Post by Zaim al-Daleel on Aug 2, 2008 20:30:55 GMT -7
Ali Afyal Ramaq beni Kasim al Gana is the third son of Kasim Azraff Gabbar beni Sharif al Gana, a prosperous pearl merchant in Gana. Ali’s father had thought to train him to assist in running the family business until the day Ektibar Falakee al Fayed, a powerful sha’ir, came to the shop on business. Ektibar was accompanied by an implacable djinni bodyguard who stood by him, silent and alert. Ali had heard of such creatures and knew they were very rare. Such bodyguards were powerful, but almost impossible to obtain. That the visitor had one spoke either of his great power or great wealth.
Being a child, Ali did not know how aloof the djinni can be with humans. And so, keen not to lose his once chance to meet such a fantastic creature, Ali approached the djinni and offered his most courteous greeting. To see a small boy approach a djinn was nothing special. Boys are always flirting with dangerous things beyond their understanding. What surprised the visiting sha’ir was that the djinn returned the greeting. Even a powerful adult was like as not to be ignored by the djinn. This showed Ektibar that the boy had that spark of charisma that was so necessary for dealing with djinni-kind. Such talent was rare, and not to be squandered. As a result, Ektibar offered to take Ali on as an apprentice.
The next years were ones of hard work and wonder for Ali. He learned the lore of the djinn, the basics of sorcery, and the courtesies necessary for dealing with djinni-kind. And in these studies Ali excelled. His star was bright and there was even talk that he might become one of the great sha’ir of his generation. This talk pleased everyone, except for Ektibar’s other apprentice, Fajer Damis al Hiyal.
Until Ali’s appearance, Fajer had been the star of his master’s eye, groomed to take his place as a well-respected sha’ir and vizier. Now he saw Ali as a rival. Of course, truth be told, nothing Ali did took away from Fajer’s talent or respect. But the other apprentice did not like to share their master’s attention or praise. And so he planned to remove his rival.
Fajer stole a book of sha’ir lore from their master – a book far beyond either Fajer’s or Ali’s mastery. He used it to cast a spell summoning a salamander, knowing full well the spell would get out of control. Then he used secret magics he had learned to make it appear as if Ali had performed the summoning. Fajer further arranged things so that it looked as if Ali had been unsatisfied with the pace of his learning and had stolen the book of lore to go beyond what his master thought was safe. Then, when he tried to summon a salamander and lost control, he fled rather than deal with the trouble he caused. To make things worse, Fajer arranged to be the one to warn Ektibar and look the part of the dutiful apprentice.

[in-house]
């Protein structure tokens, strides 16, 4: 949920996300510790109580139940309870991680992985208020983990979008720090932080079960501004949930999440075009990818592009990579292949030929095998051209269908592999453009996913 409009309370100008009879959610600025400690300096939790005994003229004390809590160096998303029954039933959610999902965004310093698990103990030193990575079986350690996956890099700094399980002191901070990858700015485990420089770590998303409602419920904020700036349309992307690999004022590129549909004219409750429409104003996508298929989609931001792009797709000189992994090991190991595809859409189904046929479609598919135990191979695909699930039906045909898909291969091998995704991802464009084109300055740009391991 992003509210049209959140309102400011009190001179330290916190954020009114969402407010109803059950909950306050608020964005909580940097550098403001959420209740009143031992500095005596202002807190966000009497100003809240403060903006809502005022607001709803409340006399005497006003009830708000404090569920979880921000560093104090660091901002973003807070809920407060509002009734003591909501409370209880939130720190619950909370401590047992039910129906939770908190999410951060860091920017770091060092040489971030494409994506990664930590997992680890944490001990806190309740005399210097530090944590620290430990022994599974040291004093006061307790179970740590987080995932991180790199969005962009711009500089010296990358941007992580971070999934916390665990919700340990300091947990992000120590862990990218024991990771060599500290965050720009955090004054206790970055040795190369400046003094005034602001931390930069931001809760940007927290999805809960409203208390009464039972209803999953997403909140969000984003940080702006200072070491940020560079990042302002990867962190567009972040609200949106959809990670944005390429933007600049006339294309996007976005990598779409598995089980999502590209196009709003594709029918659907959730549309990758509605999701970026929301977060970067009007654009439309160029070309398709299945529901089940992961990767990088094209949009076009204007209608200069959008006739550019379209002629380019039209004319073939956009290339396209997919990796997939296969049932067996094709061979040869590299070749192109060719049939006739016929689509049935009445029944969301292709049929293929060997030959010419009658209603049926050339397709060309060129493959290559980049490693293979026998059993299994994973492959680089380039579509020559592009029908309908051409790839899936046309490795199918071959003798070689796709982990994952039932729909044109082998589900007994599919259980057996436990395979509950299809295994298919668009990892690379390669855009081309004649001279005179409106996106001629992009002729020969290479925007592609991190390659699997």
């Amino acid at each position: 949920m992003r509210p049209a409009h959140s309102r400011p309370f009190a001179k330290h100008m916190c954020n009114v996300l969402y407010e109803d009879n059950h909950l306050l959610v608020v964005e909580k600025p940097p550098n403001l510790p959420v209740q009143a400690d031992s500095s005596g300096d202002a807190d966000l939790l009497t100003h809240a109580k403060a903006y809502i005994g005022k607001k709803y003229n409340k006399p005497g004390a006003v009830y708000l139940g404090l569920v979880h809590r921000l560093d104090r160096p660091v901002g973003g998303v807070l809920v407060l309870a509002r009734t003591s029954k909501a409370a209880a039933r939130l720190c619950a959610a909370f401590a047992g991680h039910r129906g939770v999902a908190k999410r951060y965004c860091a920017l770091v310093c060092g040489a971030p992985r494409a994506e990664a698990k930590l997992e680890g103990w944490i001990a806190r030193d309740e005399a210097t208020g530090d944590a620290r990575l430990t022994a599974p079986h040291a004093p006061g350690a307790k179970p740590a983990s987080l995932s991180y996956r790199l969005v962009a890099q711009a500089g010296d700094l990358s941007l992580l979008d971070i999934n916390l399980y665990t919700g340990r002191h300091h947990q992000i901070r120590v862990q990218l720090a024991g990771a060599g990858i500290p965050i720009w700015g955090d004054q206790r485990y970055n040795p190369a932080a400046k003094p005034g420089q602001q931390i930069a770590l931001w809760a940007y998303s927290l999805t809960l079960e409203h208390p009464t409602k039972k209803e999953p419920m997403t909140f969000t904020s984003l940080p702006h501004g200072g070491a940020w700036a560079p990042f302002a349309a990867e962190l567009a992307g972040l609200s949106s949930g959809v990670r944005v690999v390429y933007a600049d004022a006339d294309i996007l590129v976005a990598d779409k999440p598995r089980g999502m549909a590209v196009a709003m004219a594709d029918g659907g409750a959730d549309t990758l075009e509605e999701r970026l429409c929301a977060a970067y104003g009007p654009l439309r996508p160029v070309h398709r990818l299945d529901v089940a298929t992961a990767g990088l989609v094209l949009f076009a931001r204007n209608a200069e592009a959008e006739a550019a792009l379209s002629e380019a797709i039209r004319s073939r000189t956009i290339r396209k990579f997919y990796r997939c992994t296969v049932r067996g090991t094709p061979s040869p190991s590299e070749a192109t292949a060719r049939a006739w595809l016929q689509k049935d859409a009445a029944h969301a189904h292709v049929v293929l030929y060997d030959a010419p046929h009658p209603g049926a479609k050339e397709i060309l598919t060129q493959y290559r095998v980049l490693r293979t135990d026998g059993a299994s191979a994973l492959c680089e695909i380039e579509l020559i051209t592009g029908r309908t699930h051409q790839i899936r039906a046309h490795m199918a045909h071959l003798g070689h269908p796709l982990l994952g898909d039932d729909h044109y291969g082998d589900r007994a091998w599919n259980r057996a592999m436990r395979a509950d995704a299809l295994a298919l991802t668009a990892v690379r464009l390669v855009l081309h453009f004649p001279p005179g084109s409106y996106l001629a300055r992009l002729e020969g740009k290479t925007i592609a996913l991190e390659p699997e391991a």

The salamander destroyed part of Ektibar’s house and several nearby buildings. Thankfully no one was killed, and any injuries were relatively minor. But the damage was substantial, as was Ektibar’s anger. He was outraged at what he thought Ali had done. Here he had taken the boy in and offered him a chance at greatness such as is rarely given. And in turn he was repaid with deceit.
Ektibar cast Ali out and left him disgraced. He couldn’t go back to his father, and no respected sha’ir would take on an apprentice disgraced in such a way. And so Ali began to wander, shortening his name to Ali Kasim. He was able to eke out a simple existence doing odd jobs using the magic he had learned. But he was simply existing, not living.
He wandered for nearly a year from city to city, surviving as best he could, and seeking out those who might teach him more – for he had never finished his training as a sha’ir. He never found many learned people who were willing to talk to him, but uncovered a few and slowly learned more of what he needed to know to be a sha’ir. Finally, based on rumors he had heard, he set forth into the southern reaches of the Genies’ Anvil. Following the rumors, he found a cave where there lived a half-mad jann named Shaheen. After much honeyed talk on the part of Ali, the jann agreed to let him stay for a while.
It was not anything that would be called instruction, but Ali did learn much of djinni lore from Shaheen. And it was through his time with Shaheen that Ali acquired a link with a gen. During a trip to a nearby oasis to replenish his water supplies, Ali chanced upon a conflict between some desert raiders and a tribe of jann. Ali They never discovered the cause of the conflict, though it was probably a dispute over the oasis. Nevertheless, the raiders were numerous and the jann few, so the end result was never in question. The jann were defeated and fled further into the desert, while the raiders rested for a time at the oasis and then resumed their journey.